Professor Emerita of History and American Studies
Her primary interests are in American social and intellectual history, particularly labor history; Afro-American history; and women's history.
She has taught United States history and women's studies courses at the University of Massachusetts Amherst.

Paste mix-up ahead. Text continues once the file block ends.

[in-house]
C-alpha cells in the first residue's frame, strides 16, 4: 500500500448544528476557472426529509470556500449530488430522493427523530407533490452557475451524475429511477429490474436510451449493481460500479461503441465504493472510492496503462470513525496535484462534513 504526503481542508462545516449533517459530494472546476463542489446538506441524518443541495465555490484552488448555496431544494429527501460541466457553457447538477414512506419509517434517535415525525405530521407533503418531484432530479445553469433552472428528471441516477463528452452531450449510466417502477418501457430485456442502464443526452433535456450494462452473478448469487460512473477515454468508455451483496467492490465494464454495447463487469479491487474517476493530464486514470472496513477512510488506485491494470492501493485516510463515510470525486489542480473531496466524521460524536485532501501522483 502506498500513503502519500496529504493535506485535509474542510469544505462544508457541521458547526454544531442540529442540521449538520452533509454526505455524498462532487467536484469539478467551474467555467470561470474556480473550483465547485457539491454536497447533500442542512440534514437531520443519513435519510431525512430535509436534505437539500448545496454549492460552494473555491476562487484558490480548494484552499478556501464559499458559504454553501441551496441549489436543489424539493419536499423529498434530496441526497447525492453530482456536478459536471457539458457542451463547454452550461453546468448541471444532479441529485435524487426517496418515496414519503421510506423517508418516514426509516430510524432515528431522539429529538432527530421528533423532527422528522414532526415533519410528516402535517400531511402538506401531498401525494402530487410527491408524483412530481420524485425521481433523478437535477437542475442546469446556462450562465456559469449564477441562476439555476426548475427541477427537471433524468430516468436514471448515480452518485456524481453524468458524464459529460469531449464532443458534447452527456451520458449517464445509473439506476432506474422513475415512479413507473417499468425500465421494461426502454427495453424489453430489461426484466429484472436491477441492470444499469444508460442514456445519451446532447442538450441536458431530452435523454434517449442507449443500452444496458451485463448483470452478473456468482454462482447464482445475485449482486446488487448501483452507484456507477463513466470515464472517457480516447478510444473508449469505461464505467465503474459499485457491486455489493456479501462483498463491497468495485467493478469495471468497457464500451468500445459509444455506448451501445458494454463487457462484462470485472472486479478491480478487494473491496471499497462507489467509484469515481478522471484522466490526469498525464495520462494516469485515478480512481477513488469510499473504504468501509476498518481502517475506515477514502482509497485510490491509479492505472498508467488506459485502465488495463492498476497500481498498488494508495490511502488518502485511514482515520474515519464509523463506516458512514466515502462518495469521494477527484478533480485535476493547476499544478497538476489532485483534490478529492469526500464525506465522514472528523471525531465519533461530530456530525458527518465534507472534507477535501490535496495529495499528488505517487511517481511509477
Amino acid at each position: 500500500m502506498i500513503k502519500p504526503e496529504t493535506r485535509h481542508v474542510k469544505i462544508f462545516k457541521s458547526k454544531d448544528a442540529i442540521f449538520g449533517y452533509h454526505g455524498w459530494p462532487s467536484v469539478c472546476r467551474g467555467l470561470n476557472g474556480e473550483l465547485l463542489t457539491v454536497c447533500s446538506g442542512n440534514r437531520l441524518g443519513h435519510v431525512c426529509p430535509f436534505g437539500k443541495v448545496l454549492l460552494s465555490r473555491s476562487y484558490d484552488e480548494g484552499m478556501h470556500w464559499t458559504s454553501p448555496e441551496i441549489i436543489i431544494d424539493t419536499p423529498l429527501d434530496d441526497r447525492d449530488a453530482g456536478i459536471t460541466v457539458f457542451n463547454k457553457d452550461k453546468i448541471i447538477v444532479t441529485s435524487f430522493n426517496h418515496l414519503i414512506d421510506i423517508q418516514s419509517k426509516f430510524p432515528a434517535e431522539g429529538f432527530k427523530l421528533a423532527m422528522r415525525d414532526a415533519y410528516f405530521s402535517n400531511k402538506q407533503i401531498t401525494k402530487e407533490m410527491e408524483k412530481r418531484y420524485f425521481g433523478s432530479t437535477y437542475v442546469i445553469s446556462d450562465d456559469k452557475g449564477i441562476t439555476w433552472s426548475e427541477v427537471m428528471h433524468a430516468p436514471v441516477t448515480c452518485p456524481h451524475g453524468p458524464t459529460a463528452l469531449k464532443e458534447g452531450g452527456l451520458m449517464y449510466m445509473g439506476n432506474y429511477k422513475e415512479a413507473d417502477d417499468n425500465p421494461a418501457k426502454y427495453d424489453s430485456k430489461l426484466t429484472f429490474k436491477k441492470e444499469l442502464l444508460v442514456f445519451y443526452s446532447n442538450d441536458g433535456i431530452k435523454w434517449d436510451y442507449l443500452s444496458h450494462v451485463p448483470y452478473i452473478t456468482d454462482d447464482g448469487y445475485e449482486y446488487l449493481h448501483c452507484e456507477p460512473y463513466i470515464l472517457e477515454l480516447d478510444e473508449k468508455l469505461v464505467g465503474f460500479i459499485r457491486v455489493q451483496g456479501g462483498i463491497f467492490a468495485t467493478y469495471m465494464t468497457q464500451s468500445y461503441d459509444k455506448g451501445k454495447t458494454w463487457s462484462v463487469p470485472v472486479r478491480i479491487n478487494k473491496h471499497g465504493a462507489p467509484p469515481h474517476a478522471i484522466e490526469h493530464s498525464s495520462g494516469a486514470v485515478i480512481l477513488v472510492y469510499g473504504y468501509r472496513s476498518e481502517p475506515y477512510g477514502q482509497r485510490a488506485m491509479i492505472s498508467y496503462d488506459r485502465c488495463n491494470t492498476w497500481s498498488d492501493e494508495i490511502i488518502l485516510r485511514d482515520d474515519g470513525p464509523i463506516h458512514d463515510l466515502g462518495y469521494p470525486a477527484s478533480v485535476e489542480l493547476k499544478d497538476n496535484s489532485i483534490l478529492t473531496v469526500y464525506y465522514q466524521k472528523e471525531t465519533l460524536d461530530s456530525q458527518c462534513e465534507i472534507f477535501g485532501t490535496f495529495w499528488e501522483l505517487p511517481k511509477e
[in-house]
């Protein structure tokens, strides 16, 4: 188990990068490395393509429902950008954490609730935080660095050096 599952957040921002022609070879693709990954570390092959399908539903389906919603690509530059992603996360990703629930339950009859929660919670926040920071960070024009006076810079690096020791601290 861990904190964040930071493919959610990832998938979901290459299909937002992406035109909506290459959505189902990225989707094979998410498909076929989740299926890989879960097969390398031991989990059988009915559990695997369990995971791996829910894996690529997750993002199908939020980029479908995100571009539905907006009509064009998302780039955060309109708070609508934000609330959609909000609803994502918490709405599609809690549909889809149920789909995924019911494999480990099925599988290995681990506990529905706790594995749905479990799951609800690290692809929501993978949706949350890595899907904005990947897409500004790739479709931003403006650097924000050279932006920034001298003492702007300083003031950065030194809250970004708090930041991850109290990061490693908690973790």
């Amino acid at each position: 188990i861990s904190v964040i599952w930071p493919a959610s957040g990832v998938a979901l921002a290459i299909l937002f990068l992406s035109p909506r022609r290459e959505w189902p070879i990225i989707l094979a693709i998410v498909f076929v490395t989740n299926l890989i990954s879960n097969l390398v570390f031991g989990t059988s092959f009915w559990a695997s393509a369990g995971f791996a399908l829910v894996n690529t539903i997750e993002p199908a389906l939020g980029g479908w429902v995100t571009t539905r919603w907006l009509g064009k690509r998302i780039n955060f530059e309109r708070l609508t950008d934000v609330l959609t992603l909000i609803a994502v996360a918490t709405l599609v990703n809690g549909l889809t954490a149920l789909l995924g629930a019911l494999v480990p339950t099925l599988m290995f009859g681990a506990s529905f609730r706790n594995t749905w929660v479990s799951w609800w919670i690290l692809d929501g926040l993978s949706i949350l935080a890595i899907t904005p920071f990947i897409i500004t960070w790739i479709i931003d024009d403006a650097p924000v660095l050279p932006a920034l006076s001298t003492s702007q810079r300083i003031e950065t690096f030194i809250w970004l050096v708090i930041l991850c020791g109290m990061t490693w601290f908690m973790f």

The purpose of this seminar is to discuss, theorize, and understand the importance of oral history (the recording of life experiences) for silenced communities alienated from prevailing historical discourses. Oral history forces us to look at history from "below," to acquire "new ways of seeing," and to delineate new epistemologies. Some of the questions that will guide the course include: Who "makes history"? Why have certain individuals been studied while others ignored? How does this shape the production of knowledge, our understanding of the past and the analysis of experience? Why have the meanings of particular events been diminished? How do particular identities complicate the writing and interpretation of history? How does colonialism shape historical knowledge? How does historical memory affect the reading of the past? Utilizing sample interviews as a point of departure, students are also expected to conduct oral history interviews and crystallize them within a yearlong research project. Registered students are required to enroll in both the fall and spring semesters. The course will end with a public symposium.